“One of the easiest ways to tell if someone’s brain has been destroyed by social media is to notice how often they reference Internet jargon,” influencer Joel Cave recently posted in a TikTok. “The fact that the Internet can infiltrate our brain so much that people don’t even have control over what they’re saying – they just have to spout out whatever meme they’ve been seeing a lot – is crazy to me.”

Some social media accounts are dedicated to creating “brainrot content”, which has become its own entertainment subgenre. TikTok user Fort History takes clips of movies and TV shows and dubs them with the latest Internet lingo.

“Hey, Rizzler, it’s just you and me today,” Phil from the sitcom Modern Family appears to say to his son, Luke, in one clip.

“All right I’ll edge right down,” Luke responds.

Taylor Lorenz, the author of Extremely Online: The Untold Story Of Fame, Influence, And Power On The Internet, said she saw “brainrot” as synonymous with the phrase “broken brain”. Both online terms apply to those who have become so warped by what they see on the Internet “that they have lost the ability to function in the physical world”, said Lorenz, a Washington Post columnist who was previously a reporter for The New York Times.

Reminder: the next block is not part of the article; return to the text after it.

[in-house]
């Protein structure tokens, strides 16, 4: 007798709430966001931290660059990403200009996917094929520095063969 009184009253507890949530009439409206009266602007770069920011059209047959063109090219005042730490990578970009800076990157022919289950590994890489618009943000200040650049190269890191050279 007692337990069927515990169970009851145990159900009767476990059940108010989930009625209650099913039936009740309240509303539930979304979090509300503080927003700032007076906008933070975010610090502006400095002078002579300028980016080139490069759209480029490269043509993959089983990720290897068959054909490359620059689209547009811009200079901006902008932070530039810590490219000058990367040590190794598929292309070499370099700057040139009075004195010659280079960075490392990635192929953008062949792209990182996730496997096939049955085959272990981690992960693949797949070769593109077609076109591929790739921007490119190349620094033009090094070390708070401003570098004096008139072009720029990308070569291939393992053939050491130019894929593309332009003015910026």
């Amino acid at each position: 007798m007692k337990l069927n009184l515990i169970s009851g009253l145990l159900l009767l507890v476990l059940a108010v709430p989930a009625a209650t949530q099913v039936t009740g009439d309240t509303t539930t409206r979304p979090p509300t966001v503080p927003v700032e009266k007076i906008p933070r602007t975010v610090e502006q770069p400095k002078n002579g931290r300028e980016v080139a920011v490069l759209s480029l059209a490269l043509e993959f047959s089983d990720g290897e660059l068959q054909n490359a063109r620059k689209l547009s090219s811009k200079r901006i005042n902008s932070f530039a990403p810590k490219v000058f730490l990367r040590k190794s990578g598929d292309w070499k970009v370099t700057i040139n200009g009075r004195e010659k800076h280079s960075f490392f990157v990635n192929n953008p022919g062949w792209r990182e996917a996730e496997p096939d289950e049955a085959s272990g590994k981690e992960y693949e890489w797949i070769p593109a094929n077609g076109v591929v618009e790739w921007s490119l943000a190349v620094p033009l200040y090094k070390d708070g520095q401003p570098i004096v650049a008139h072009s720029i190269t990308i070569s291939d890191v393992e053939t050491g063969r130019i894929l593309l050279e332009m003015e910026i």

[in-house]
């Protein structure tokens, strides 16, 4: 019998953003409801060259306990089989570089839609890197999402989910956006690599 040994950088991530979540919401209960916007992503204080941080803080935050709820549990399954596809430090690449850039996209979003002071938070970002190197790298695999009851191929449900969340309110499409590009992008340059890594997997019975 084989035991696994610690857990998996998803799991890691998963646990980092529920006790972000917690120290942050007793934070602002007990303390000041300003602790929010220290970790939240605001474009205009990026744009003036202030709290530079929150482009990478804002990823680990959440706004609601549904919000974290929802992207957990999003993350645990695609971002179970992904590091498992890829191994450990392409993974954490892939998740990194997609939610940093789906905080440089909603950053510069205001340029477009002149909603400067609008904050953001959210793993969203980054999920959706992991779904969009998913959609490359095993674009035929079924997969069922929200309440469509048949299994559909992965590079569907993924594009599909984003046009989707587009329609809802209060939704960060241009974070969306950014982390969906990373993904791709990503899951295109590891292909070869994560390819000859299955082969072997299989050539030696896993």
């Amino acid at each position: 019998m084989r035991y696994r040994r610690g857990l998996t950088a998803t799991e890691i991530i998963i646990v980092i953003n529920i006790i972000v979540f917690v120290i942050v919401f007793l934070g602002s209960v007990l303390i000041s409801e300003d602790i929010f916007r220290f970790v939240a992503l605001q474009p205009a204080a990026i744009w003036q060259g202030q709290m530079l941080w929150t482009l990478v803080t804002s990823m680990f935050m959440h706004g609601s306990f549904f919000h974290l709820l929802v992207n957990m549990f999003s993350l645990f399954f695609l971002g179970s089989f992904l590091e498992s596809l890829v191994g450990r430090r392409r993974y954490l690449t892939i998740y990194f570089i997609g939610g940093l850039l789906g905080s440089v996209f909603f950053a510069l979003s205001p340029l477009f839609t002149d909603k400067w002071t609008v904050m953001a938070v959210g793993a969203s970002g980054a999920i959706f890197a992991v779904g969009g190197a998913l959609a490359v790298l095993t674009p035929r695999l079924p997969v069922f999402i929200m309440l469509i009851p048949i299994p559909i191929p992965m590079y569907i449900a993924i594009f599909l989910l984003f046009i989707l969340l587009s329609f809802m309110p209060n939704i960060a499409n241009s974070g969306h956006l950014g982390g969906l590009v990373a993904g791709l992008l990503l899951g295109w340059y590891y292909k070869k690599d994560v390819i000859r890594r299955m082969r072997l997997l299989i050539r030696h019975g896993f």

A badge of honour?

The term “brainrot”, which appeared online as early as 2007, is meant to be playful. But its rise in popularity relates to growing recognition of a disorder that researchers at Boston Children’s Hospital have called Problematic Interactive Media Use.

Dr Michael Rich, a paediatrician who founded the Digital Wellness Lab at the hospital, said that his patients referred to brainrot as “a way of describing what happens when you spend a lot of your time online, and you have shifted your awareness over to the online space as opposed to IRL, and are filtering everything through the lens of what has been posted and what can be posted”.